March 26, 2014
Welcome to our special series on getting to know HTML! Every other week, we've debuted a new article full of valuable tips and tricks that will start you on the path to being an HTML pro. We'll cover everything from the very basics, to tricks with images and headers, to advanced HTML. Miss anything? Check out the other posts in our series: part 1, part 2, part 3, and part 4.
We have covered some of the basics of HTML over the last few weeks, but there are many, many more HTML tags. Here's a quick introduction to some more advanced HTML elements and how you would use them:
Anchor tags are added within the content of a webpage to allow readers to jump to various sections of the post. We use this element often in the Knowledge Base as you can see by visiting this article and clicking a link in the list. Additionally, we have a great tutorial on Anchor Tags in the Knowledge Base.
Script tags are seen in widgets and ads and other dynamic elements added with HTML. For example, if you were to configure the Twitter Timeline widget, you would be provided with a block of HTML including script tags that you can copy and paste into the custom sidebar module. You likely won't need to write your code which includes script tags, but you may see it frequently when adding third-party content to your blog.
Embed tags are commonly used to embed audio and video players. Example: <embed src="http://example.typepad.com/weblog/files/video.mov" height="315px" width="460px" autostart="0"></embed>
Iframe tags are also used to embed content, and if you embed YouTube videos, for example, the share code uses iframe tags. Example: <iframe width="560" height="315" src="http://www.youtube.com/watch?v=N1FNL_iIp5c" frameborder="0" allowfullscreen></iframe>
In our next special series of posts, we will be discussing the basics of CSS to make changes to design elements. CSS uses HTML tags to group together a section of content which can then be formatted using CSS, so it's helpful to understand div and span tags and their associated attributes.
Div (short for division) tags are used to group a large block of content. The content surrounded by div tags is block-line which applies paragraph like formatting with a line break above and below the content.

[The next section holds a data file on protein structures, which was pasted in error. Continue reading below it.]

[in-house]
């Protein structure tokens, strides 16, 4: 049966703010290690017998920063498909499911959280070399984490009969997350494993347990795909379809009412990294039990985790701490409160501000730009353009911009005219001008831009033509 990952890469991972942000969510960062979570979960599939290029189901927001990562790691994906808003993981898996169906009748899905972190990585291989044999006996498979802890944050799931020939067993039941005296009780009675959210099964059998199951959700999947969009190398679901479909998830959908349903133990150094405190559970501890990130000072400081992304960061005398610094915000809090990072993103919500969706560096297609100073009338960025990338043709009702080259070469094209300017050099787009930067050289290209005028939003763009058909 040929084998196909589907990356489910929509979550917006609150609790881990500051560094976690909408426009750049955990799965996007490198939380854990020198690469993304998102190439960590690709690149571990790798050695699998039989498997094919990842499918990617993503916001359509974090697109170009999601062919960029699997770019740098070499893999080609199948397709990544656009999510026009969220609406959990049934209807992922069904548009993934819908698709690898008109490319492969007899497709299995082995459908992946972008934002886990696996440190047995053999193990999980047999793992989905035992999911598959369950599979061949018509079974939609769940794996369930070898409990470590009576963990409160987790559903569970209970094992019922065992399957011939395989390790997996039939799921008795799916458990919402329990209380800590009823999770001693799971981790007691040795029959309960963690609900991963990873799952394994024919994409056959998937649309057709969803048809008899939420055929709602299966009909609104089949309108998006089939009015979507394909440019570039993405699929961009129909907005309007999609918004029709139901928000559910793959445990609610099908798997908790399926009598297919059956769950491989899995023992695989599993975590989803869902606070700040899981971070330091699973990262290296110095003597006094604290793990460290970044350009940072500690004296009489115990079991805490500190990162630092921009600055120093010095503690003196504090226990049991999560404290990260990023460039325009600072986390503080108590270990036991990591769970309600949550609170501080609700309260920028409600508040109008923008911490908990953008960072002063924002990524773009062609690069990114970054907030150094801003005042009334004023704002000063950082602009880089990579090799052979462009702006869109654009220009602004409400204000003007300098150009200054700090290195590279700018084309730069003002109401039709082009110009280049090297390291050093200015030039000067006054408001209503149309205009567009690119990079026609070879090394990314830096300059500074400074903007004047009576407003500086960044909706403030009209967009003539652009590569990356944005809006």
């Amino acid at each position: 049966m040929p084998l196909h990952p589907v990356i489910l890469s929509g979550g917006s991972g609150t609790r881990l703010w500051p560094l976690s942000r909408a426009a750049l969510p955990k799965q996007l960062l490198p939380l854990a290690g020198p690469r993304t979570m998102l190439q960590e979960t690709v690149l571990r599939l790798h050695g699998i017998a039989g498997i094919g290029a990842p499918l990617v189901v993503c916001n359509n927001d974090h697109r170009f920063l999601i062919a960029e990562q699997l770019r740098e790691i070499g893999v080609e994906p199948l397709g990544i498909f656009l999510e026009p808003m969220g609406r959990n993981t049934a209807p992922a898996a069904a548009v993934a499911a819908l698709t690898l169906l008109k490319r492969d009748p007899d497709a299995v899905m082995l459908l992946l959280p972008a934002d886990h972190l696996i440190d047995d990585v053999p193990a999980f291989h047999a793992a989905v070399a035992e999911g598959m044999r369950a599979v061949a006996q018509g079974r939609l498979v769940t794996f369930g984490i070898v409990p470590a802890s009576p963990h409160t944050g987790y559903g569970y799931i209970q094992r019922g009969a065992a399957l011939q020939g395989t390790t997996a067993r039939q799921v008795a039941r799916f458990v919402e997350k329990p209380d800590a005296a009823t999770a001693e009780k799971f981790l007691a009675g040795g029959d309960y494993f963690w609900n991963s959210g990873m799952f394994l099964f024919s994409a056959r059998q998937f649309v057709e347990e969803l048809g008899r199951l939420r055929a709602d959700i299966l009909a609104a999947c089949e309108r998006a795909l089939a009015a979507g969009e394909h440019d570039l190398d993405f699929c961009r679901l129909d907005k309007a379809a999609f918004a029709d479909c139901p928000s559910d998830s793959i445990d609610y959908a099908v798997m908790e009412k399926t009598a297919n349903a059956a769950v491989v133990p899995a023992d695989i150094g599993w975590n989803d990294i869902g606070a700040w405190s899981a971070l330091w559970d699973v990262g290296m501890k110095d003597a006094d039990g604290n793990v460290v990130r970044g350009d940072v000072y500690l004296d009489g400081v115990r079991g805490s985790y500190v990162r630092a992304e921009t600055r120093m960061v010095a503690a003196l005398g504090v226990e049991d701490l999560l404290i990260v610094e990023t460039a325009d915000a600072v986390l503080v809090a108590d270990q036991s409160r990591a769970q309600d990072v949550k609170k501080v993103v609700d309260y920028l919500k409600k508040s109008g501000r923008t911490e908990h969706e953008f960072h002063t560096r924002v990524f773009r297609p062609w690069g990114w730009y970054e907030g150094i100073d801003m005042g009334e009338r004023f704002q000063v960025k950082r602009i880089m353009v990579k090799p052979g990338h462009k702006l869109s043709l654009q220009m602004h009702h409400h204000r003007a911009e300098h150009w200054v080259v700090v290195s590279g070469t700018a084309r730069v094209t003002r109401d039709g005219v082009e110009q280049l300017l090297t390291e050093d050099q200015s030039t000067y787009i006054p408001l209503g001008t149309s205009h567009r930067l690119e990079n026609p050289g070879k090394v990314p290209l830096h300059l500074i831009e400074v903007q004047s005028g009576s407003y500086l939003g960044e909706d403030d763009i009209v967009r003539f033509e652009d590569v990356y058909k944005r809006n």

Span tags are used for small blocks of content typically within a larger paragraph. The content surrounded by span tags is in-line, or inside a paragraph.
The attributes for span and div tags are id and class.
The id attribute is used to identify one element.
The class attribute can be used to classify multiple elements.
Like all HTML tags, it is important to make sure to open and close all div and span tags. An open div tag can cause major display issues on your blog, so make sure every <div> has a corresponding </div>.
Here's an example of how you would use div and span tags:
<p>To read well, that is, to read true books in a true spirit, is a noble exercise, and one that will task the reader more than any exercise which the customs of the day esteem. <span id="author">Henry David Thoreau in <em>Walden</em></span></p>
In the next series on the basics of CSS, we'll explain how to then use CSS to make formatting changes to the elements in the div and span containers.
We have certainly not provided a complete list of HTML tags in this series, and we've only touched on some of the tags. A wealth of information is available online, and you'll also find HTML generators that will guide through the process of getting the proper HTML without the need to hand code it. Let us know if there is some HTML you want to learn about in the comments, and we'll write up additional tutorials.